Scientists Report Remarkable Enhancement of α-particle Clustering in Uranium Isotopes
Fig. 1. The illustration of the enhanced α-particle preformation in 214,216U deduced by the strong proton-neutron interaction. (Image by ZHANG Zhiyuan)
It is always exciting to find new isotopes with extreme neutron/proton numbers in nuclear physics research. In the region of heavy nuclei, α-decay is one of the pervasive decay modes and plays an essential role in searching for new isotopes. However, even after about a century of studying α-decay, scientists still cannot perfectly describe how the α-particle is formed at the surface of the nucleus before its emission.
In the α-decay process, the α-particle can be regarded not only as two protons plus two neutrons, but also as two proton-neutron pairs. Although previous studies have proved the importance of the pairing forces between the identical nucleons, it remains unclear whether the strong proton-neutron interactions have an impact on α-decay properties, especially in the heavy nuclear region.
Published in Physical Review Letters as an Editors’ Suggestion on April 14, a study has reported the observation of 214U, a new uranium (U) isotope, and has revealed for the first time the abnormal enhancement of α-particle clustering in uranium isotopes.
The study was led by scientists at the Institute of Modern Physics (IMP) of the Chinese Academy of Sciences. Researchers carried out the experiments at the gas-filled recoil separator, Spectrometer for Heavy Atoms and Nuclear Structure (SHANS), at the Heavy Ion Research Facility in Lanzhou (HIRFL), China.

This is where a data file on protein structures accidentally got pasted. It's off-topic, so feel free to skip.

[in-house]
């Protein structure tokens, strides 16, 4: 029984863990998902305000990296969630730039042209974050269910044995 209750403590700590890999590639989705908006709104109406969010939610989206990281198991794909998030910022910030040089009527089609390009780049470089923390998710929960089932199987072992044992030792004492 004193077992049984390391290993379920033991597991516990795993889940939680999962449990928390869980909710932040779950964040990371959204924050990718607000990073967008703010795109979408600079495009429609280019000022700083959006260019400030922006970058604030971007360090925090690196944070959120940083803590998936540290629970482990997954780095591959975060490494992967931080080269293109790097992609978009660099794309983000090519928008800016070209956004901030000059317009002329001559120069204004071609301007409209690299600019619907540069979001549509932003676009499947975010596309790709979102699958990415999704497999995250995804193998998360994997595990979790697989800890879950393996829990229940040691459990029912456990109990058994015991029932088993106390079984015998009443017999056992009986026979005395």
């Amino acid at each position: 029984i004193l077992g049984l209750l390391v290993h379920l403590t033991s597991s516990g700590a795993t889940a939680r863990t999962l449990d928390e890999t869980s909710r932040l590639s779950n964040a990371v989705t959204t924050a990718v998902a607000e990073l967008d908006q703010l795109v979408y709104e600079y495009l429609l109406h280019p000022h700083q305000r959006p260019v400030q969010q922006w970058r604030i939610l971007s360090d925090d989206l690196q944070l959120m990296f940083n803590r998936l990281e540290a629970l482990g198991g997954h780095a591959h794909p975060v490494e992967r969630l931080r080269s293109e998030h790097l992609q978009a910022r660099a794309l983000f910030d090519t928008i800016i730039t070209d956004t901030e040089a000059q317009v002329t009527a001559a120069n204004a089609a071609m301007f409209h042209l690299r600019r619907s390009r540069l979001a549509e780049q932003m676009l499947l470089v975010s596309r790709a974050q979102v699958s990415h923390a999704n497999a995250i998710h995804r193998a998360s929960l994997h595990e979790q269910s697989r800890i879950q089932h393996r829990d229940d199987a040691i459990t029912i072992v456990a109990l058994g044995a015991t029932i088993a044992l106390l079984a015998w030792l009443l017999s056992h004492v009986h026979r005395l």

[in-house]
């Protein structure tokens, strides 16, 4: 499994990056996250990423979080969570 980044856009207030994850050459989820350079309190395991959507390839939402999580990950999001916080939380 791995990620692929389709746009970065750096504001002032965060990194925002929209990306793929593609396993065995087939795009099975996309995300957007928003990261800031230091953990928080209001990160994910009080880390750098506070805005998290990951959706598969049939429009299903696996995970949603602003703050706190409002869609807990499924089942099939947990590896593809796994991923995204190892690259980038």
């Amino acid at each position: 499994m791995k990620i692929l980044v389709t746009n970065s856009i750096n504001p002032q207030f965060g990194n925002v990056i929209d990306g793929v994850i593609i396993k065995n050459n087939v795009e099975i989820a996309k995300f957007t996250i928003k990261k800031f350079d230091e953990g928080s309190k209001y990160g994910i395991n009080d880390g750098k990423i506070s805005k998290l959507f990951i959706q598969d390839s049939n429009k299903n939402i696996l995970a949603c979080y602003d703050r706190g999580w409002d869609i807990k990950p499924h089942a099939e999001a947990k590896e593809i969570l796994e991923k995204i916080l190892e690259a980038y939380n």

By employing the SHANS separator and the recoil-α correlation method, the researchers discovered the new isotope 214U, and precisely measured the α-decay properties of 214,216,218U.
It is well known that the interaction between valence protons and neutrons occupying orbits with the same number of nodes and orbital angular momenta leads to many exotic changes of closed shells. “The nuclei near the magic neutron number N = 126 provide an ideal place to probe how nuclear structure changes influence α-decay properties,” said ZHANG Zhiyuan, a researcher at IMP.
The researchers extracted the α-decay reduced widths, which are related to the α-particle formation probability, for the even-even polonium-plutonium nuclei near the N = 126 shell closure, and discussed their systematic trends in terms of the NpNn scheme.
By combining the experimental data, “the behavior in the N < 126 region indicates that the strong proton-neutron interaction plays a crucial role in α-decay,” said ZHANG.
Meanwhile, it is notable that the reduced widths of 214,216U studied in this work are remarkably enhanced by a factor of two relative to the systematic trend for the N < 126 nuclei in the NpNn scheme.
This phenomenon might be caused by the strong monopole interaction between the valence 1f7/2 protons and 1f5/2 neutrons combined with increased occupancy of the 1f7/2 proton orbit, which was confirmed by the large-scale shell model calculations.
The results break new ground in an under-explored part of the nuclide chart, where the α- particle is preformed with higher probability and emitted at a faster decay rate.
“As a possible preview of future studies in this region, it is expected that this effect might become even stronger in the plutonium isotopes. Thus, it is extremely intriguing to extend the decay-width systematics to higher-Z nuclei,” the study suggests.
This work was supported by the Strategic Priority Research Program of CAS, the National Key R&D Program of China, and the National Natural Science Foundation of China, among others.
Fig. 2. Observed α-decay chains for the new isotope 214U. (Image from Physical Review Letters)
Fig. 3. Systematics of reduced widths for the α-decay of even-even 84 ≤ Z ≤ 94 nuclei as a function of neutron number (a) and NpNn value (b). (Image from Physical Review Letters)
Institute of Modern Physics
In a recent study, researchers at the Institute of Modern Physics (IMP), Chinese Academy of Science (CAS) and their collaborators reported the first discovery of 222Np, a new very short-lived Np isotope, and validated the N = 126 shell effect in Np isotopes. The study was published in Physical Review Letters on July 13.